To the kids in my girl’s regular third grade classroom:
Hi girls, it’s me – Abby’s mom. You see me every now and then at school events, dance class, the hockey rink and the like. You don’t know what I’m there for but you also see me at school, meeting with the special ed teacher, preparing for an IEP meeting, or to chat with your teacher, as well. Where you aren’t likely to see me is with Abby at swim therapy, at a Down syndrome meet-up, or for her regular trips to Boston Childrens. And you definitely don’t see me at home, emailing the bus company to ensure she’s being looked after or consulting with our many advocates who are able to intepret and speak education jargon on my behalf.
Even if you did, I’m not sure you’d understand. In fact, you were just babies yourselves when I held Abby down for more than an hour as a 6-day old baby on a cold hospital table so they could search for holes in her heart. When I would spend hours home on maternity leave trying to get her to hold her head up because my newborn was somehow already eons behind you developmentally and I was determined to keep that gap as small as possible. Or when I got so frustrated with early intervention that we just moved to a different state when it came time to buy a house.
Today, you’re only 9… which is why I wouldn’t expect you to have any idea about all the conversations I’ve had over the years with professionals at your schools – arguing, then pleading – with them to keep my girl in the regular class with all of you. I can’t imagine you’d ever even consider that I cry every time the IEP team has to read aloud the bullying statement because Abby is far more susceptible to be taken advantage of by, well… you. Or how I sign her regular report cards without really looking at them because in my eyes, however unfair, I have sacrificed a piece of her education to keep her alongside you and I don’t need to see how far behind she is. So she can be in your class and be just one of the kids. So YOU can grow up understanding she IS just one of the kids.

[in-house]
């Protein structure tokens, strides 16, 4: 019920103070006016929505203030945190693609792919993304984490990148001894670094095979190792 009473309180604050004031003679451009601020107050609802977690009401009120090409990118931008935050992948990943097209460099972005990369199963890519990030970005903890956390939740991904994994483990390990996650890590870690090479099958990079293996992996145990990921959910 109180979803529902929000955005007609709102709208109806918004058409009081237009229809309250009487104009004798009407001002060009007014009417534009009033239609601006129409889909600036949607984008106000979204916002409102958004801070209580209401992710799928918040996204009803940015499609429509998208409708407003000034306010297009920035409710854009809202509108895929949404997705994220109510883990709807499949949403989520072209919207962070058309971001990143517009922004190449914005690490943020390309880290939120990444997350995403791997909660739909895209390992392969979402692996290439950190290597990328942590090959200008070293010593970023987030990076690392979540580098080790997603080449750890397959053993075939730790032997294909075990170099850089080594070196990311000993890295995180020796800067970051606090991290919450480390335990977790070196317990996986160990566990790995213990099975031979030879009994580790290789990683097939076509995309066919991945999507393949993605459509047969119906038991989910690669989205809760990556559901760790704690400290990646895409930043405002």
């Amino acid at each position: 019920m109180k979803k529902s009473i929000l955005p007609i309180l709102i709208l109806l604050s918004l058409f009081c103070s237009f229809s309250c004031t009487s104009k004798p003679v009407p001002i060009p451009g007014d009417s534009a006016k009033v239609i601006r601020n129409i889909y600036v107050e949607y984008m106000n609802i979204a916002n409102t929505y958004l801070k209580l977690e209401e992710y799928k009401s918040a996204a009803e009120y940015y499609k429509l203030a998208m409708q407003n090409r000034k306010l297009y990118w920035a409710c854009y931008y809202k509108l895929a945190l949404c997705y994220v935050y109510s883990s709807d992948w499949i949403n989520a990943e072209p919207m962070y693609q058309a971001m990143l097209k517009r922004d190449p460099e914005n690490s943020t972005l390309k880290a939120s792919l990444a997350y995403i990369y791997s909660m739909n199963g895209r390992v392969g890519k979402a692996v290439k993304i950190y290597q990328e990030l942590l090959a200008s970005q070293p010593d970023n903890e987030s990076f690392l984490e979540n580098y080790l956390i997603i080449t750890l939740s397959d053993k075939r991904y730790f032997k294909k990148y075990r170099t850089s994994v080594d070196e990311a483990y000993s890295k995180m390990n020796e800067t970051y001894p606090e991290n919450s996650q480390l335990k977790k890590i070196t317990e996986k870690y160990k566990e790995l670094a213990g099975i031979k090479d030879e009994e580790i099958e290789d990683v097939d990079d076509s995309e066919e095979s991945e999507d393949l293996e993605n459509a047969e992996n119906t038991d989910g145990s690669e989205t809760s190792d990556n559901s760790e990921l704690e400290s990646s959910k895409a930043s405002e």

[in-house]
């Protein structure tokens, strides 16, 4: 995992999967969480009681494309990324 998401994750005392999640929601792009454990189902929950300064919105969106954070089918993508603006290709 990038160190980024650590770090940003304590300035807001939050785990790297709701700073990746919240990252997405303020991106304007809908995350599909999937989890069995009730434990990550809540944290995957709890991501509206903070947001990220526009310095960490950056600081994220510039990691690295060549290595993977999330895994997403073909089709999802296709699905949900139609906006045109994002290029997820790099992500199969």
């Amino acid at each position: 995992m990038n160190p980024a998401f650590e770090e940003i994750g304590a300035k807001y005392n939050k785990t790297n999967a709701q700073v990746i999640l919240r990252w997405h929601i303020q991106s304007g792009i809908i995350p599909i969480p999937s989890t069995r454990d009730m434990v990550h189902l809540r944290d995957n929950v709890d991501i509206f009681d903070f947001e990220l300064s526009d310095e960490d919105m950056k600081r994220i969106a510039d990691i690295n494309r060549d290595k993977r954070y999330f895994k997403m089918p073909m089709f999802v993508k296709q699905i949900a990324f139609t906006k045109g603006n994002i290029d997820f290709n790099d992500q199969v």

And if I do say so myself, she does just fine with all of you.
All because of you.
Because you sit with her at school.
Because you include her in your third grade chats and games.
Because you line up to give her hugs.
Because you invite her to birthday parties.
Because you let your pizza get cold to cut Abby’s up for her. (Not because she’s asked or even really needs it, but because you’ve offered.)
Because you all crowd around to help her toss a bowling ball down the alley.
Because you all cheer her name over and over in excitement when she somehow manages to knock all the pins over.
Because you come over and play Nintendo, watch Double Dare, and invite us to join you on vacation – just like any other kid in your class.
Because she is just like any other kid in your class.
And you have no reason to think any differently.
Girls (and boys,) the me of nearly 9 years ago didn’t know you when you were babies. But that me worried so much what the you of today – the 9 year olds in her class – would be like. Never did I imagine you’d be SO caring, so loving, and so accepting.
Keep on keeping on, kids. I can’t wait to see what the world looks like in 20 or 30 years, when you’re a part of the leadership team at my company, hiring people like your friend Abby. When you’re the teachers and administration at my grandkids’ schools, fully including kids like your friend Abby. When you’re the parents of kids just like Abby and have nothing to worry about because YOU have changed the world.